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Come Saturday Morning: A Tale of Two Franchise Operations

The respective models of Ian’s Pizza and Baja Sol show how to grow — and how not to grow — a food franchise operation.

First, let’s look at how to do it well. Here’s how Ian’s Pizza, one of the true heroes of the Wisconsin Rebellion, does it:

Ian’s is not like most pizza places. All of its full-time employees receive health care, and 401k benefits. And the brand “franchises” but only from within. Employees of Ian’s grow to propose their own stores and then, if things are right, supported in the endeavor. Today, there are just four Ian’s, one each in Chicago and Milwaukee and two in Madison. No more are currently planned, though Fritz says she certainly sees talented potential franchisees in the current Ian’s team.

Well, look at that. Treat your people well and with respect, make sure they’re properly trained, and be honest with them about franchising and the work it involves, and they help you by ensuring slow yet enduring growth. Very good.

Now let’s look at how not to do it, as shown by Baja Sol, famously run until recently by Tony Sutton for the Cooper banking family, longtime and major Minnesota Republican Party backers (he’s the guy in the photo above):

When Mark Wicks, his son, Terry, and daughter, Shari Wyatt, opened a Baja Sol restaurant in February, their hefty investment was sure to pay dividends.

The chain was the first in a planned roster of similar restaurants across the Chicago area.

Fast forward nine months, and the restaurant’s doors are shuttered, the inside vacant.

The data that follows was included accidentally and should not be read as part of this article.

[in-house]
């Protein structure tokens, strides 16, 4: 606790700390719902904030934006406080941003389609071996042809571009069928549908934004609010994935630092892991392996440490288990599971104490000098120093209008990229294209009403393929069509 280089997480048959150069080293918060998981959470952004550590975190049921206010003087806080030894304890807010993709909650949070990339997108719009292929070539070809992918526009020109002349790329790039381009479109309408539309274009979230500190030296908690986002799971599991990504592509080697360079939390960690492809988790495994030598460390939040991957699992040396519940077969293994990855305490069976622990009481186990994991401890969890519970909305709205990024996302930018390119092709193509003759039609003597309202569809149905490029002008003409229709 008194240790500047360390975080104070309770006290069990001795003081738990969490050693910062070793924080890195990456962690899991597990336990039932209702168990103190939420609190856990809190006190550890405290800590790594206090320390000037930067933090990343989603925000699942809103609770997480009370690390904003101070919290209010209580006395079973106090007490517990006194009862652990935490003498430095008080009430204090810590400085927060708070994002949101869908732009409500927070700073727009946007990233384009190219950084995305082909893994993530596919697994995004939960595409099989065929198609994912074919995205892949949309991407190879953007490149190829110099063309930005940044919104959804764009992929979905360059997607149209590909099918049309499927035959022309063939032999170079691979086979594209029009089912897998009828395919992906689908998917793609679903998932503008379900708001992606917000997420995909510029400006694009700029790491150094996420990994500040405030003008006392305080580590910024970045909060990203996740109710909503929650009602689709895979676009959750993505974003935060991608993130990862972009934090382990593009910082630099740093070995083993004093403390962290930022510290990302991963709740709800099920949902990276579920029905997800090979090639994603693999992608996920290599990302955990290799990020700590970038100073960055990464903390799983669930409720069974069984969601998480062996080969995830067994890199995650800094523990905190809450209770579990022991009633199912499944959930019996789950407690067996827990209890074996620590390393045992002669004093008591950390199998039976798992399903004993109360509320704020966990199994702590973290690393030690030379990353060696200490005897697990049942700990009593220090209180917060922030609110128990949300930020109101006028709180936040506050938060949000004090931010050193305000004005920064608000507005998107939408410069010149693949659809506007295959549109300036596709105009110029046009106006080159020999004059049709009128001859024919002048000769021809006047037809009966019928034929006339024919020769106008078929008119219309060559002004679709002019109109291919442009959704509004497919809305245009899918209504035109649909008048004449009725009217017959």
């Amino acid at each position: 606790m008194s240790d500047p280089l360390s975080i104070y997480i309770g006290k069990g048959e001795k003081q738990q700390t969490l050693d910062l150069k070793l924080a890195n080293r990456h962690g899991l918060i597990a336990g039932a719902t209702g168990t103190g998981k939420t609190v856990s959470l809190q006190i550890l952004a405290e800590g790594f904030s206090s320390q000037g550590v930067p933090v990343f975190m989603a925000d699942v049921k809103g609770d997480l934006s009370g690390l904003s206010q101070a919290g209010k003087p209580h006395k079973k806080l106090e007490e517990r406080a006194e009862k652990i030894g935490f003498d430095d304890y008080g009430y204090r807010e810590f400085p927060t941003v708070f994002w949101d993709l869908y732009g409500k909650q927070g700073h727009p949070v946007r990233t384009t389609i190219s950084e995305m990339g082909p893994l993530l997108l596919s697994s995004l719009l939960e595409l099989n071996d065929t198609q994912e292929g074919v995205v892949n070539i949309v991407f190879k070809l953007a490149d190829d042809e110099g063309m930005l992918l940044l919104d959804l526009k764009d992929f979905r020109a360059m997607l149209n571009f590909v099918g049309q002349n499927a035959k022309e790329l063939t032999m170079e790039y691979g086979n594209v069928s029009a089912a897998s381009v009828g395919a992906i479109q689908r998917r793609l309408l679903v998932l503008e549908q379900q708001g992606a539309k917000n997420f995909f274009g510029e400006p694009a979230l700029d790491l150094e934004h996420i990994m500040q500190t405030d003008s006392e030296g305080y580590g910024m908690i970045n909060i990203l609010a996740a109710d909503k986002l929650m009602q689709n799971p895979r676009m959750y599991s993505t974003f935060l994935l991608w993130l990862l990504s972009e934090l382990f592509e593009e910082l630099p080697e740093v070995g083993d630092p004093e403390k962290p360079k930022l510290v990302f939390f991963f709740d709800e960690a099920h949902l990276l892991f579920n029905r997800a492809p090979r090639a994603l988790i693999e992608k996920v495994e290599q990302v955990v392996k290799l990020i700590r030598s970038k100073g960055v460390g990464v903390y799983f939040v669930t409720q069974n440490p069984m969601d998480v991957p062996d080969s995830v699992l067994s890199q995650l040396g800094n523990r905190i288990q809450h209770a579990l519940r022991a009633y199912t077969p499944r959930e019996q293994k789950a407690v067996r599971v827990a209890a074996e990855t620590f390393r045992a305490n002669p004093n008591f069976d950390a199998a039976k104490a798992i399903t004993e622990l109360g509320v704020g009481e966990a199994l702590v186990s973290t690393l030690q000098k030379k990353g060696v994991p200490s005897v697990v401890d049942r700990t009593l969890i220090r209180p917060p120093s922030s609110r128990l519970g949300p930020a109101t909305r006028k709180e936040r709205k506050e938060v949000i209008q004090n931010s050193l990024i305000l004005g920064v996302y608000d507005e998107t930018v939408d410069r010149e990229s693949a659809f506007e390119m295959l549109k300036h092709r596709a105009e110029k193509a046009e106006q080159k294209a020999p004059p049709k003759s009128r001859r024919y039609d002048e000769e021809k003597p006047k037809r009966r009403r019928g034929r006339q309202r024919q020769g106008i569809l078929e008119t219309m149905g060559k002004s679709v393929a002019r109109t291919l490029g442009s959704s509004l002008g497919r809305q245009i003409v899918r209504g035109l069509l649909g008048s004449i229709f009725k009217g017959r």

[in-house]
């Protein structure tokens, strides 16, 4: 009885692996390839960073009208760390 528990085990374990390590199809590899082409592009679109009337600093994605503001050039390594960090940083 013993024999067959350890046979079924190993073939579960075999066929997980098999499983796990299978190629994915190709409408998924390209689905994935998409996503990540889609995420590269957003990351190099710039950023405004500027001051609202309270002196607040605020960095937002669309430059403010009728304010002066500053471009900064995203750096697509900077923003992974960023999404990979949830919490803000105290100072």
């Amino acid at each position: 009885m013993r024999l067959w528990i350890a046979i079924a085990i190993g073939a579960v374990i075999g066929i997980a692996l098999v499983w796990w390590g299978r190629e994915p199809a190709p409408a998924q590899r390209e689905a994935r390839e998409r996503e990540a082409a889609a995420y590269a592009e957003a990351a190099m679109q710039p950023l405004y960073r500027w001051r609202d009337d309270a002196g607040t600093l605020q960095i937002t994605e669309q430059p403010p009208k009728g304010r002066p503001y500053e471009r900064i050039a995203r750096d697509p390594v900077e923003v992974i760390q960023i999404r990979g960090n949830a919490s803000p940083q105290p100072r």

Wicks said he expected more marketing help from Baja Sol’s Minnesota-based corporate representatives to combat the sliding sales.

That never happened, he said.


Although the Oak Lawn store remains vacant, the company has been talking with the landlord and plans to send a regional manager to re-open the restaurant, Sutton said. Five more Baja Sols are slated to open in and around Chicago in 2010, she said. [PW notes: This never happened. Since the fall of 2009, the only Baja Sol and Baja Joe’s stores still open have been in Minnesota, the chain’s birthplace.]

Wicks said he’s feeling like the victim of a setup, that the company deliberately left them high and dry so it could shop for new owners.

Of course, one could write this off as one franchisee’s experience. But the implosion of the rest of the once-Midwest-wide Baja Sol chain belies that theory.

The Sutton Sadim Touch extends beyond Baja Sol. His tenure as treasurer for the Republican Party of Minnesota was marked by scandal and screwy mathematics, and as RPM chair he still hasn’t, per Bluestem Prairie’s Sally Jo Sorensen, paid up all the money the party owes the counties for the recount last year.

Who would you rather trust with your money, Ian’s Pizza or Tony Sutton? I know who I’d pick.

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